He does show us its comedic promise. The script, particularly as realized by Matt Baram (a wonderful cross between the young Einstein and a sort of parody of Charlie Chaplin) and Jonathan Monro (a tightly wired and sexually incandescent Picasso), offers about as many laughs per minute as anything I've seen at the Playhouse, only a small percentage of them cheap one-liners. Many of them are daringly recondite -- "A triangle with four points is what Euclid rides into hell," Einstein says at one point -- and many of them a lot less, like Picasso hearing someone described as "self-deprecating": "Good. Saves me the trouble."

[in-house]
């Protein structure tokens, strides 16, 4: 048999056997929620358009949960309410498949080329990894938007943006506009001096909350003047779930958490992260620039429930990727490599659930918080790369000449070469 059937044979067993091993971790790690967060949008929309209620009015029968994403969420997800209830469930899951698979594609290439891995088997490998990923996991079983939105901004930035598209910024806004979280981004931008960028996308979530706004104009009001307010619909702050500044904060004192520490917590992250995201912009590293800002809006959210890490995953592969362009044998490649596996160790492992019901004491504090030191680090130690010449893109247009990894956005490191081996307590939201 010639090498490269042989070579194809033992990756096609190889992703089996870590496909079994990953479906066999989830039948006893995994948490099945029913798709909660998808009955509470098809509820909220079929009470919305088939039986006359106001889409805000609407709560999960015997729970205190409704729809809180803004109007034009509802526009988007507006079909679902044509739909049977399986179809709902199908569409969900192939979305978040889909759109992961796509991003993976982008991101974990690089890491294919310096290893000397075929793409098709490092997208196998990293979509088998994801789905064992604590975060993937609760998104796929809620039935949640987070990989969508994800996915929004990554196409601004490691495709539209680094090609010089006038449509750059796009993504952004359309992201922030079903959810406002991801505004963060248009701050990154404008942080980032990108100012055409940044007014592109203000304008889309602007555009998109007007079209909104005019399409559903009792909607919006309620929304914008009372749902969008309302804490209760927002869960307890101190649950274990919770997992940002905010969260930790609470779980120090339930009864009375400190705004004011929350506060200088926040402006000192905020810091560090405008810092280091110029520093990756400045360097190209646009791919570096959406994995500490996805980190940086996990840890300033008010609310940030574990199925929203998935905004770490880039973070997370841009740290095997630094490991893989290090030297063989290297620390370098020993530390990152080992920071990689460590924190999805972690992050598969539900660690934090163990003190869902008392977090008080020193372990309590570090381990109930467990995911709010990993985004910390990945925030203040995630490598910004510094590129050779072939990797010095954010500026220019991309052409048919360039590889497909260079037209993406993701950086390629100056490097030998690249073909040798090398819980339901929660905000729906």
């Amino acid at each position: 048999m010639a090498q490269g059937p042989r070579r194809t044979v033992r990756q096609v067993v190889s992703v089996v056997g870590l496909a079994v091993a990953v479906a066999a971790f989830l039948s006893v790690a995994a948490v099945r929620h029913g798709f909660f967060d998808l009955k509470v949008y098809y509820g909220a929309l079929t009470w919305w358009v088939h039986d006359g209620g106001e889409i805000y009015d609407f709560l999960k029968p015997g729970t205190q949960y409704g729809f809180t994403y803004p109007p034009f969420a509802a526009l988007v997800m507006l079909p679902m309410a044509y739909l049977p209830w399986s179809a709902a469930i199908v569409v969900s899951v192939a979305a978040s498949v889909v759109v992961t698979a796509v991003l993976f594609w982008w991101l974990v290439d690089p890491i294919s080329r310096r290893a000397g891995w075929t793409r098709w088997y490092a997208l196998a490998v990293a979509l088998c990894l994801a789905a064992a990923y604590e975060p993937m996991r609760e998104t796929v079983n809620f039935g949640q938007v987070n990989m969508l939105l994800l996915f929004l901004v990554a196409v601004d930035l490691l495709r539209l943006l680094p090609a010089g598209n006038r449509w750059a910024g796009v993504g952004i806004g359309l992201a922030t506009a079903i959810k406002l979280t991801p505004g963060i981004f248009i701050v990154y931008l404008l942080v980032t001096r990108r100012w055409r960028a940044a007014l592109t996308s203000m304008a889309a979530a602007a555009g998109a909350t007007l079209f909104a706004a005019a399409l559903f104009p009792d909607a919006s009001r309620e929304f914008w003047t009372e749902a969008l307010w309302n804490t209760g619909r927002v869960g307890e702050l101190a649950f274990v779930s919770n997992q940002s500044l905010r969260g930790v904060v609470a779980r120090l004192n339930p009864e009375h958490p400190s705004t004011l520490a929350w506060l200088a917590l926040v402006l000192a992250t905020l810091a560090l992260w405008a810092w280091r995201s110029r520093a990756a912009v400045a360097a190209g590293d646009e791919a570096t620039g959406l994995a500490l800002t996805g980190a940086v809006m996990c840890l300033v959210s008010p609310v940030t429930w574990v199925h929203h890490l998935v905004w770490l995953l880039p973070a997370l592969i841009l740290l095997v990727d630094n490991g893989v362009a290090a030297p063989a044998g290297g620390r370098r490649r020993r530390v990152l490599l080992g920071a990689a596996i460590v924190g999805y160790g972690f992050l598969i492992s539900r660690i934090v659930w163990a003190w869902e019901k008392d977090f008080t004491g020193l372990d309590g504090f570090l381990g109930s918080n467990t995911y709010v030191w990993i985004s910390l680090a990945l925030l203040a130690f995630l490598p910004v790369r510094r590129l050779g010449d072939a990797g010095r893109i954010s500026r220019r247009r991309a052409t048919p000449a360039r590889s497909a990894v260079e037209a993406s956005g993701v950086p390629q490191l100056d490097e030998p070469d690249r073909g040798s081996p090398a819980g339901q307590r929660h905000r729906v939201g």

Things get underway expeditiously, with Einstein and Picasso, both as yet only at the dawn of their careers, engaging in a wonderful duel of pens ("Mine touches the heart," says Picasso, flourishing what he's just drawn. "Mine touches the head," retorts Einstein." "This will change the future," says Picasso, to which Einstein responds, "Oh, and this won't?"). But it wasn't long before I began to wonder, even in the midst of some pretty funny dialogue, what was at stake here, what anyone wanted and couldn't get or what we, as an audience, were supposed to be expecting or hoping for. Although the play had many of the makings, it didn't seem to have what we've agreed they need ever since Aristotle: a plot. It became apparent that what we were going to get was, well, more clever laughs.